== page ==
As supreme leader of one of the world's most isolated states, not much is known of North Korea's Kim Jong Il apart from the exalted, often absurd declarations made by the communist regime's official mouthpieces. Things like he once wrote six operas in two years, "coached" his country's World Cup team using invisible cell-phone technology (which he also invented) and scored a 38 under par in a game of golf (making him the greatest golfer of all time). While these feats of skill are dubious, the extreme poverty in North Korea is clear. As Kim has built one of the world's largest standing armies, aid agencies estimate some 2 million people have died since the mid-1990s as a result of food shortages due in large part to economic mismanagement. Kim's totalitarian regime has been accused of torture, public executions, slave labor, forced abortions and infanticides, and an estimated 200,000 people are held as political prisoners.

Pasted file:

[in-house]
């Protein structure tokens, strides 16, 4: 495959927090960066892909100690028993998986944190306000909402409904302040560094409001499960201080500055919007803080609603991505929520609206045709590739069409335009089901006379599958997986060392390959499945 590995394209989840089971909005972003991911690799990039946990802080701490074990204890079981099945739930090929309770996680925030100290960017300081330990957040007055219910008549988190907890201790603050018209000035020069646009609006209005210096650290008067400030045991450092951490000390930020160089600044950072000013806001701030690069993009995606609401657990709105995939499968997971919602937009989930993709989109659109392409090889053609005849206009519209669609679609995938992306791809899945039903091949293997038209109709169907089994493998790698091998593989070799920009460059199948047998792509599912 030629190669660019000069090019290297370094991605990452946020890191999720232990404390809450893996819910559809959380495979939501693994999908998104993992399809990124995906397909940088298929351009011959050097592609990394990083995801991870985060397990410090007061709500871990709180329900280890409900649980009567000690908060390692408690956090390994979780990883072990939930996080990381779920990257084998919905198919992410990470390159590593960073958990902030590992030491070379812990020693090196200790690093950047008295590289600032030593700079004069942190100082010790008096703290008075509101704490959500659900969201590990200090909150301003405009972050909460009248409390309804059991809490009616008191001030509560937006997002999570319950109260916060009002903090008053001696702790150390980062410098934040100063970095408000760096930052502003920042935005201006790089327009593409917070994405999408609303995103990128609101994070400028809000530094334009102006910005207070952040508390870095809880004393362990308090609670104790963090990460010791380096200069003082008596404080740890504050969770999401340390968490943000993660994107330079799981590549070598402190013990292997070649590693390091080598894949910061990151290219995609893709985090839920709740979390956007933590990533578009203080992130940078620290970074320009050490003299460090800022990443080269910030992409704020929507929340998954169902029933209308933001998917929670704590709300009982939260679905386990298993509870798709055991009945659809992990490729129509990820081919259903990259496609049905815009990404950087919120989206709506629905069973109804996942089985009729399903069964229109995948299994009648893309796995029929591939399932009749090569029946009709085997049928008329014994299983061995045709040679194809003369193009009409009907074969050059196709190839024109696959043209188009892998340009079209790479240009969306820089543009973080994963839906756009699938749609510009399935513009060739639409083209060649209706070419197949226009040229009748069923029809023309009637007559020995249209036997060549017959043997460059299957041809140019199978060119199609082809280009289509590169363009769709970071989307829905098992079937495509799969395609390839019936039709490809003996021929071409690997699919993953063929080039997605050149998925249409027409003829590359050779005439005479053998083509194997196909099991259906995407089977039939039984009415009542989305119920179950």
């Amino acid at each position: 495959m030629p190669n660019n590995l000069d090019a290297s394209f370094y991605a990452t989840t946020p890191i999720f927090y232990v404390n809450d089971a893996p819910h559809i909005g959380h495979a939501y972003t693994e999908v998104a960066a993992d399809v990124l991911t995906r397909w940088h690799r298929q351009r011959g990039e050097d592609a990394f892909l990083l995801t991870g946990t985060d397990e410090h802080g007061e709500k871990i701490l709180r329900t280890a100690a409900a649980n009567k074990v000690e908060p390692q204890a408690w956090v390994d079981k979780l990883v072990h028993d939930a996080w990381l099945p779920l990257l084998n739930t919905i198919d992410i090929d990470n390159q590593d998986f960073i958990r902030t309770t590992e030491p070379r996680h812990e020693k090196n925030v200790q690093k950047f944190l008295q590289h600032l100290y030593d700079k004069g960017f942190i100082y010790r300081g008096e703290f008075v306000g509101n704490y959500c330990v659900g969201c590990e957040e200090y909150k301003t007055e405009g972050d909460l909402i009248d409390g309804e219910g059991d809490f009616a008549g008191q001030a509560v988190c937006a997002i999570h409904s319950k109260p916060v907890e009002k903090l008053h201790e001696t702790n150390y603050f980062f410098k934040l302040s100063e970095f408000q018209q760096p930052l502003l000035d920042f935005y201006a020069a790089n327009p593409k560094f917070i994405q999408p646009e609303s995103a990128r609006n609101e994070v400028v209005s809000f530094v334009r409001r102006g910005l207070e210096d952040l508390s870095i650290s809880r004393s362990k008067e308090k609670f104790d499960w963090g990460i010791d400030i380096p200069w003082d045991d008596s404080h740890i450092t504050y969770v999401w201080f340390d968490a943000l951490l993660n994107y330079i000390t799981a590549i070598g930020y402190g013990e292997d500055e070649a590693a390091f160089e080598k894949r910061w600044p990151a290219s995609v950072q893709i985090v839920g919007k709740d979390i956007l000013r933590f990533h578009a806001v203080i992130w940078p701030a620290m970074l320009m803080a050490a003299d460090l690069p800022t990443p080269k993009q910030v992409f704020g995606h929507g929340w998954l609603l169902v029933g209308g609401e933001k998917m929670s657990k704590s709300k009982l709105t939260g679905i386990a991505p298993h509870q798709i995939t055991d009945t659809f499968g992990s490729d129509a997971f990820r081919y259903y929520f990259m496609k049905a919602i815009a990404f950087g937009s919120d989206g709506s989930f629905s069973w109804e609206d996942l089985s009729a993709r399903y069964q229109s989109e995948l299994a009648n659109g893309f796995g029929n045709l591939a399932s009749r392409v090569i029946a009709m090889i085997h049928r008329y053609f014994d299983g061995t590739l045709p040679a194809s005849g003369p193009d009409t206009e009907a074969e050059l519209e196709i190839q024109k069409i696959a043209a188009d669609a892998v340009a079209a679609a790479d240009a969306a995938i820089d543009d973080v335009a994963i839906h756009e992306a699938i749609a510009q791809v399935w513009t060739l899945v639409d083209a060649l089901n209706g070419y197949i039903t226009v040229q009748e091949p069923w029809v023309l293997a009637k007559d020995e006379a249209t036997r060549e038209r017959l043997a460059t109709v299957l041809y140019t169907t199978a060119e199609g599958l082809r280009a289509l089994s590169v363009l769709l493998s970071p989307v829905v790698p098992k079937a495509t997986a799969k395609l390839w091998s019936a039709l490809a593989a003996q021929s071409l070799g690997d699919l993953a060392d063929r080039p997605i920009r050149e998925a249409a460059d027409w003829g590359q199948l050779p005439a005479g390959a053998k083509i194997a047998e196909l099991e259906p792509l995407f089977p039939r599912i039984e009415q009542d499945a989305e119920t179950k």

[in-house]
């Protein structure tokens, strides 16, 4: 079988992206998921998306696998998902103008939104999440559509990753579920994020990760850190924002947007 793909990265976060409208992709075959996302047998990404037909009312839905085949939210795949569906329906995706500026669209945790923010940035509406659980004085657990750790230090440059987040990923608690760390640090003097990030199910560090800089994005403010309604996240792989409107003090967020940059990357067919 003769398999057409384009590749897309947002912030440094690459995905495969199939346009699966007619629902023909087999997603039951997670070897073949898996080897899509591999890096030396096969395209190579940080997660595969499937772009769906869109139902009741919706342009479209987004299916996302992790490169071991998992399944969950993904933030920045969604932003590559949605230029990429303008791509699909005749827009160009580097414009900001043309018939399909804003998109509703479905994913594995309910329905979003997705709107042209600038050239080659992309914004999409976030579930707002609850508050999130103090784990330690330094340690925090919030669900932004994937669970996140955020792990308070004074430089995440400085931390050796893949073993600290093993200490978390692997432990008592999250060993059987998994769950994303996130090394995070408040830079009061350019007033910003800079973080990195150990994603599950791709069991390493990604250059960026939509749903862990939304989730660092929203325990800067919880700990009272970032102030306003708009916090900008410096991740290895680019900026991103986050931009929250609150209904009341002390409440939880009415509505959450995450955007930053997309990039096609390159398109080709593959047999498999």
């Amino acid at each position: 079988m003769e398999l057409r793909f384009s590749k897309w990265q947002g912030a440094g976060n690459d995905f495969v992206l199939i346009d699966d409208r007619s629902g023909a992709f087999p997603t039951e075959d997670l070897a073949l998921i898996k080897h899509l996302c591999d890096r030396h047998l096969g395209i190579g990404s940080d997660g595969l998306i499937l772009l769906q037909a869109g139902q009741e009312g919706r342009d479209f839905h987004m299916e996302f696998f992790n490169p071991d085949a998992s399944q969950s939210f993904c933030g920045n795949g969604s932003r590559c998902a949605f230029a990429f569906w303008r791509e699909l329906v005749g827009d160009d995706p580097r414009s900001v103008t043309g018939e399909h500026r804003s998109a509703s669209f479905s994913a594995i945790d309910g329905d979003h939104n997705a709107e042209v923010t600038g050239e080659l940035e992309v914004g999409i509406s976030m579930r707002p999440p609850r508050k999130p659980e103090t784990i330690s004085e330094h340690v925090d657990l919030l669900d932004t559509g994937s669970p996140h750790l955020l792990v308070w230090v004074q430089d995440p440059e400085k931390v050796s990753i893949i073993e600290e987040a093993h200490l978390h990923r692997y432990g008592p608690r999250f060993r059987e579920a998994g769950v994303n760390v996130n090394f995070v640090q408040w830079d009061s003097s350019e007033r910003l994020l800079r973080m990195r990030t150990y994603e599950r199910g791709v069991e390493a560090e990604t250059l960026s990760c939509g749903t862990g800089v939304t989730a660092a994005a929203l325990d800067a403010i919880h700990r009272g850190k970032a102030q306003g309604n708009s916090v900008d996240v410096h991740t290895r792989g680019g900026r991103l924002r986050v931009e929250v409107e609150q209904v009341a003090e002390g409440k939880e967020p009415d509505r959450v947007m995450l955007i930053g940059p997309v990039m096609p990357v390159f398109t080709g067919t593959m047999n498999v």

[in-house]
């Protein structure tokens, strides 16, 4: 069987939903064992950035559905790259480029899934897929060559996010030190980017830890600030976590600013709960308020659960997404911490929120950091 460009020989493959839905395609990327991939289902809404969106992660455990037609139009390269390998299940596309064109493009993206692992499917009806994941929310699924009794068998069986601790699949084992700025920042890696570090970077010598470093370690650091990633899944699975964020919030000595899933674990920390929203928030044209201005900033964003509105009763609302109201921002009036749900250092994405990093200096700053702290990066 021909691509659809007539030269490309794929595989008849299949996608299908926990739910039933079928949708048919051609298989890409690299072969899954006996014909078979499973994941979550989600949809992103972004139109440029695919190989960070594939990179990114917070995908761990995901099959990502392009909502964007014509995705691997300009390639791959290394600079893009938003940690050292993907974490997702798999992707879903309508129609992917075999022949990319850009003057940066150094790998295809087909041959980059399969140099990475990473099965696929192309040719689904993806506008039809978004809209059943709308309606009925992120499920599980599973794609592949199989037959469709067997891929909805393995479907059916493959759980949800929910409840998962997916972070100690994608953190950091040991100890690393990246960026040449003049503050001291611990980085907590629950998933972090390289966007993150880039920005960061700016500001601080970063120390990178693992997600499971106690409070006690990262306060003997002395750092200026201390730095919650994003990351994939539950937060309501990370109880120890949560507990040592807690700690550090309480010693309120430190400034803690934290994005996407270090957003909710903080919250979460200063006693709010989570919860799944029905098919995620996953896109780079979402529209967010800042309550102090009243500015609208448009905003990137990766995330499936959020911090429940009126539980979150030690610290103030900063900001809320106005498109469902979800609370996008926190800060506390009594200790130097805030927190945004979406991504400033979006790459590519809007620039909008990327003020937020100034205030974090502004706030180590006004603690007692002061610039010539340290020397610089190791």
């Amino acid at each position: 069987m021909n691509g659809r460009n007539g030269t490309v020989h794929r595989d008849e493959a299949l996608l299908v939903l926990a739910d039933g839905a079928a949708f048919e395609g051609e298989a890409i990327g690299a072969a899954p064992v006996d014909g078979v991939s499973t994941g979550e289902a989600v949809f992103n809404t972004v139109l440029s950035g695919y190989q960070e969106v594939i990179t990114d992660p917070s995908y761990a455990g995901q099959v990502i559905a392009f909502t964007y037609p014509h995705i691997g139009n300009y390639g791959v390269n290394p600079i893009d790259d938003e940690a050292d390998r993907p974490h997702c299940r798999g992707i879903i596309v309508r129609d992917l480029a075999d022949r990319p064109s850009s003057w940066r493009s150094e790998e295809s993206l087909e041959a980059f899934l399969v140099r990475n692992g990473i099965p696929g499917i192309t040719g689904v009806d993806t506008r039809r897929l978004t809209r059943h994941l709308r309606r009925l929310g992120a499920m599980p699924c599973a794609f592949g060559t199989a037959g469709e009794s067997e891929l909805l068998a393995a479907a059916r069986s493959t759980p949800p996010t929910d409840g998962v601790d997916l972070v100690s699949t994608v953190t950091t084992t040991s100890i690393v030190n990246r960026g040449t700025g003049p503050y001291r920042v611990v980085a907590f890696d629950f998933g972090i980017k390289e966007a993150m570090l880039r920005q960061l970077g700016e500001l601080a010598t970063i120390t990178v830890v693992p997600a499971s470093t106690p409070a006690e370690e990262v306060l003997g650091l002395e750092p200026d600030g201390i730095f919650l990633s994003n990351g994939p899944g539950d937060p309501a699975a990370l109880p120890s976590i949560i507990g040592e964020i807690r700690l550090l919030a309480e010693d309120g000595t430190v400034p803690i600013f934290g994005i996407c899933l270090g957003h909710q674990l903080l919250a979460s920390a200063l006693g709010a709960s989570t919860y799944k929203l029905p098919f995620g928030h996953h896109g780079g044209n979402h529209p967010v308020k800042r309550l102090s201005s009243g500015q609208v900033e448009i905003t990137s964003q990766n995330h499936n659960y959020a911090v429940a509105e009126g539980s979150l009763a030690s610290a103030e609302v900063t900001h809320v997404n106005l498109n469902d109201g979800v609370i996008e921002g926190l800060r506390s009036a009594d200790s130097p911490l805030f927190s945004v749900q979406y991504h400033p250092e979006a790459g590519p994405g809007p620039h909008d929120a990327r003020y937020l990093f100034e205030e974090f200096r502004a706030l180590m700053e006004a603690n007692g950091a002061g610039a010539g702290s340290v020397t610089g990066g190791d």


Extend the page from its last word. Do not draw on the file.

North Korea's only glimpse of a hope may lie in the ailing Kim's death. In choosing to name his son Kim Jong Un, an inexperienced 20-something, as his successor, Kim created a less certain future as other powerful members of his family jockey for the top spot. That uncertainty, some say, could bring about a change of the guard or even a putsch led by dissatisfied military officers.